Changes in mobility and solubility of the redox sensitive metals Fe, Mn and Co at the seawater-sediment interface following CO2 seepage
Other literature type
Ardelan, M. V.
(issn: 1726-4189, eissn: 1726-4189)
The impact of CO<sub>2</sub> seepage on the solubility and distribution of the
redox-sensitive metals iron, manganese, and cobalt in seawater and sediment
pore water has been studied in experiments in laboratory-scale 0.6 m<sup>3</sup>
chambers. The mobility and solubility of Fe, Mn and Co were investigated in
seawater, membrane filtered seawater, and DGT samplers deployed in water and
sediment during a 26 day CO<sub>2</sub> seepage study.
During the first phase of the experiment of CO<sub>2</sub> seepage (0–16 days), total
acid-leachable (pH 1) and "dissolved" (<0.2 μm) concentrations of
Fe, Mn and Co (DFe, DMn and DCo) in the seawater increased significantly;
the ratios of concentrations of DFe, DMn and DCo in the CO<sub>2</sub> chamber to the
corresponding values in the control chamber (<i>R</i><sub>DFe</sub>, <i>R</i><sub>DMn</sub> and <i>R</i><sub>DCo</sub>) were as
high as 6, 65 and 58, respectively. The second phase of experiment consisted
of an additional 10 days of incubation, where the concentrations of all the
metals studied still increased but at reduced rates for DMn and DCo. The
highest values of <i>R</i><sub>DFe</sub>, <i>R</i><sub>DMn</sub> and <i>R</i><sub>DCo</sub> were about 3 for all metals during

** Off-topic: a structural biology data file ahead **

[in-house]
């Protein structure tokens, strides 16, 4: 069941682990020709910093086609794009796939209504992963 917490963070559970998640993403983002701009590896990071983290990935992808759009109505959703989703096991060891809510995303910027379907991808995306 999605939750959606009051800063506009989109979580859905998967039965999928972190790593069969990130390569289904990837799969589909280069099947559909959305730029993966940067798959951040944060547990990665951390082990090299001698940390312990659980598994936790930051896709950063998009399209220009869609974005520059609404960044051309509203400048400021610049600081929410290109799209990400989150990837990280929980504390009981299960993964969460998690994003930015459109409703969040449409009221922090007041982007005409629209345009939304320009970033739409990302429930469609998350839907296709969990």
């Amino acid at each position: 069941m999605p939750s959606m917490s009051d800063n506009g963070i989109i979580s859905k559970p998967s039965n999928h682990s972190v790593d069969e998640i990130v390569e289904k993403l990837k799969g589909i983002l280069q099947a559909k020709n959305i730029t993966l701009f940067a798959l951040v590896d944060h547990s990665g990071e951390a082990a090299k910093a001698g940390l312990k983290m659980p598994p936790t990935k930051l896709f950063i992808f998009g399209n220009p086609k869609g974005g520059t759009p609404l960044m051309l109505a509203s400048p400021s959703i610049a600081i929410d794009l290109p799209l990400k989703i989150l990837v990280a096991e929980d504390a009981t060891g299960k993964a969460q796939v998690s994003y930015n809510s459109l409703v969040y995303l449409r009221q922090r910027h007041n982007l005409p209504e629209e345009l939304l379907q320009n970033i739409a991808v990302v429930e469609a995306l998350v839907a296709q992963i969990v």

this part of the experiment.
DGT (diffusive gradients in thin film) labile fractions denoted Fe<sub>DGT</sub>, Mn<sub>DGT</sub>
and Co<sub>DGT</sub> were, respectively 50, 25 and 22 times higher in the CO<sub>2</sub> seepage
chamber than in the control chamber in the first phase of the experiment.
During the second phase, all DGT labile metal concentrations still increased
considerably, most notably for Fe. The ratio of Fe<sub>DGT</sub> in the CO<sub>2</sub> chamber to
that in the control (<i>R</i><sub>DGT</sub>-Fe) was still high, about 5, in the second phase
of the experiment, whereas the increase in Mn<sub>DGT</sub> and Co<sub>DGT</sub> slowed down. Our
results indicate that acidification following CO<sub>2</sub> seepage enhances the
mobility and solubility of Fe Mn and Co in sediment and overlying water with
contribution of changing in redox conditions and seepage related